To avoid court proceedings and to ensure transparency on invention remuneration matters, companies often define a scheme for special remuneration and set basic rules and requirements for circumstances that must be met before a higher remuneration will be considered and paid.
Finally, it should be noted that an employee inventor is also entitled to bring a court action in a remuneration matter up to 10 years from the date on which the employer notified the inventor that it will acquire the rights to the invention. However, if a patent application related to the invention has been filed, the court action may be raised within one year from the grant date, which means that the time period for a court action in a remuneration matter could possibly occur beyond the standard 10-year limit.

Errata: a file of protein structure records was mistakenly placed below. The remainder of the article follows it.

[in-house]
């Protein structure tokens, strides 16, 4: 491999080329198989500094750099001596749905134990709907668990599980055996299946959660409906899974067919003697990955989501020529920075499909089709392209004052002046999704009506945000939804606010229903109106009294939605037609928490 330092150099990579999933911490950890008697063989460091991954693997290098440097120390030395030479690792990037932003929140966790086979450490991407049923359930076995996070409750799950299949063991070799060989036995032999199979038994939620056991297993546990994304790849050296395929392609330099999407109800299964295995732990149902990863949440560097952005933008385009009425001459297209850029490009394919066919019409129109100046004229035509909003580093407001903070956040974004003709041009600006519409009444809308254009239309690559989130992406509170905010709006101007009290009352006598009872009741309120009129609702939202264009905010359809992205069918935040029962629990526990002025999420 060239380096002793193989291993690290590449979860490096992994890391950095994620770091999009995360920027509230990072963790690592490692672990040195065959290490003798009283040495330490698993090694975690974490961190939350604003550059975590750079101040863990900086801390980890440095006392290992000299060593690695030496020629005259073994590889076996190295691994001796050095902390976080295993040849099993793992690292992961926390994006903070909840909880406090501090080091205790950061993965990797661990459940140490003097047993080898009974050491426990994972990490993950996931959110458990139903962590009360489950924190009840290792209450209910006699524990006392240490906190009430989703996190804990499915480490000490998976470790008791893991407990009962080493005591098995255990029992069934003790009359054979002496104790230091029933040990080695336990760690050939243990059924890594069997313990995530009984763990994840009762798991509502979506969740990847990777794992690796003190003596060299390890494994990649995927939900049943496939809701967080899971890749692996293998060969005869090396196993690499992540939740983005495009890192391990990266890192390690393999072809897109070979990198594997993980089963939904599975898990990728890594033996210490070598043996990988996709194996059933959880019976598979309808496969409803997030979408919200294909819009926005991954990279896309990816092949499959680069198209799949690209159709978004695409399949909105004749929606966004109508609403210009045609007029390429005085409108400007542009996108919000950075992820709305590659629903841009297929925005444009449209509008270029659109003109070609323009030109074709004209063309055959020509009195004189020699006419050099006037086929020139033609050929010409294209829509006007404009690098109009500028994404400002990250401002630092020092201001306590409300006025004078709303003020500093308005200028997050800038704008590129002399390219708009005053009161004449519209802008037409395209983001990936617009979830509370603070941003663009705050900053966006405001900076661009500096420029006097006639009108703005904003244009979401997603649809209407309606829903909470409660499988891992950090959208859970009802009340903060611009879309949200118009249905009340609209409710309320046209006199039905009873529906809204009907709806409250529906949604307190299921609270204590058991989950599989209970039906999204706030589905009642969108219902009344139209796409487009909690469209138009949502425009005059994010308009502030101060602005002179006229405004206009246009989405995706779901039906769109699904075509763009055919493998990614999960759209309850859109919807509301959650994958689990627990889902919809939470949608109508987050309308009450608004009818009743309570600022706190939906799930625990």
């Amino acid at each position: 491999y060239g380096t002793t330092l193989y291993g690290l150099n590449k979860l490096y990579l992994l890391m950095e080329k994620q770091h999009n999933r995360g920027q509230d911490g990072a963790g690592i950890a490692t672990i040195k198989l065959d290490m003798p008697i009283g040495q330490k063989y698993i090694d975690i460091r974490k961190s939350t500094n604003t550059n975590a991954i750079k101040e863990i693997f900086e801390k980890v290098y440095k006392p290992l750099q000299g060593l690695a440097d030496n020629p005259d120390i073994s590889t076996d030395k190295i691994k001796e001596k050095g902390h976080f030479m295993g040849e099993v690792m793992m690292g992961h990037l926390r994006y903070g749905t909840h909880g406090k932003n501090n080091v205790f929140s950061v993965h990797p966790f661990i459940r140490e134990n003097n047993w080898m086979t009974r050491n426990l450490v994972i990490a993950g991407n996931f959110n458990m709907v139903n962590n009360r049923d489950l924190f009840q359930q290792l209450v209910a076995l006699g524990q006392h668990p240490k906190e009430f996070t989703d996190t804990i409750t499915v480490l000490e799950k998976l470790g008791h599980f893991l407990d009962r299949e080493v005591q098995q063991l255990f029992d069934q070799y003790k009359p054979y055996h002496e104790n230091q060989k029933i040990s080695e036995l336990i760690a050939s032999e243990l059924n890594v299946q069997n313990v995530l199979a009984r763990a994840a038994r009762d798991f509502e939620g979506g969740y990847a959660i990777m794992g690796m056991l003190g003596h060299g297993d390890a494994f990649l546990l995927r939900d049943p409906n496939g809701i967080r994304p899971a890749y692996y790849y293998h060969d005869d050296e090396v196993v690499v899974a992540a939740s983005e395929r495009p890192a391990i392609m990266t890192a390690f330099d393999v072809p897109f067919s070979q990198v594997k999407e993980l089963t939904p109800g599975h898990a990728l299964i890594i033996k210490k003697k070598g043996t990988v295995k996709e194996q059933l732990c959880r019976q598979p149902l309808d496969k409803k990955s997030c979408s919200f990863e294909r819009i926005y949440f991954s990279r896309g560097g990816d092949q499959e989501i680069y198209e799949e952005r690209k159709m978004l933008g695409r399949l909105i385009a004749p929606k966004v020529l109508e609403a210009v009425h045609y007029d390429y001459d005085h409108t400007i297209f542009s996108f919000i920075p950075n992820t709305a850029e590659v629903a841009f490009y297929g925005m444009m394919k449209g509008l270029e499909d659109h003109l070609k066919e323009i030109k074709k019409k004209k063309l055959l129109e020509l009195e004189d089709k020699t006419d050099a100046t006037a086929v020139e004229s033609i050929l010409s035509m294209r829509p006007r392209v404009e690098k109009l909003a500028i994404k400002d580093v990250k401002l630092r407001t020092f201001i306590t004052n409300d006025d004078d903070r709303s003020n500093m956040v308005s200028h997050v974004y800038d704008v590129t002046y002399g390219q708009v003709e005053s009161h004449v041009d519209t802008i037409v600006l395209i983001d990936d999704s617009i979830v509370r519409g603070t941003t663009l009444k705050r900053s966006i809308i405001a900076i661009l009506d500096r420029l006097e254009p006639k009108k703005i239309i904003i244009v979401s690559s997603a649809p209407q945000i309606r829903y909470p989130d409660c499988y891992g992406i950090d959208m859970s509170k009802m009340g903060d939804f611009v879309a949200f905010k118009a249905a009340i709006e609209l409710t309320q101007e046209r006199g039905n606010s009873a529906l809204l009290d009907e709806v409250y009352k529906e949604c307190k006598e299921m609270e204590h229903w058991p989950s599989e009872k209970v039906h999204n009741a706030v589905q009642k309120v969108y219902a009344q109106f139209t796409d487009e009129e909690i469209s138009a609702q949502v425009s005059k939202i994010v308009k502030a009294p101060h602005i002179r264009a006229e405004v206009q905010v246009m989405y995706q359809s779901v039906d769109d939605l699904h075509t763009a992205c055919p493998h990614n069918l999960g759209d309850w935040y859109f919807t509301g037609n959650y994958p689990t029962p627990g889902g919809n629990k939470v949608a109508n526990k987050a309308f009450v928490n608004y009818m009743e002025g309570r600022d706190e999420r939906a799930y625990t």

Employers must pay particular attention to managing invention processes to secure their rights under the Finnish Employee Inventions Act as the Act by nature can be seen as quite pro-inventor. As the concept of reasonable remuneration is somewhat vague under the Act and the Employee Inventions Regulation, it is important to establish remuneration policies applicable to all employees to avoid court proceedings and to ensure transparency and equal treatment of employees on invention remuneration matters.
This blog is also published in Lexology.
Suvi Julin works in Berggren as a Lawyer, Patent Attorney, European Trademark and Design Attorney. Suvi has wide-ranging experience in the field of intellectual property and technology law. Suvi advises clients on a variety of contentious and non-contentious intellectual property matters including trademarks, designs and patents as well as in copyright, contractual, employee invention and privacy matters.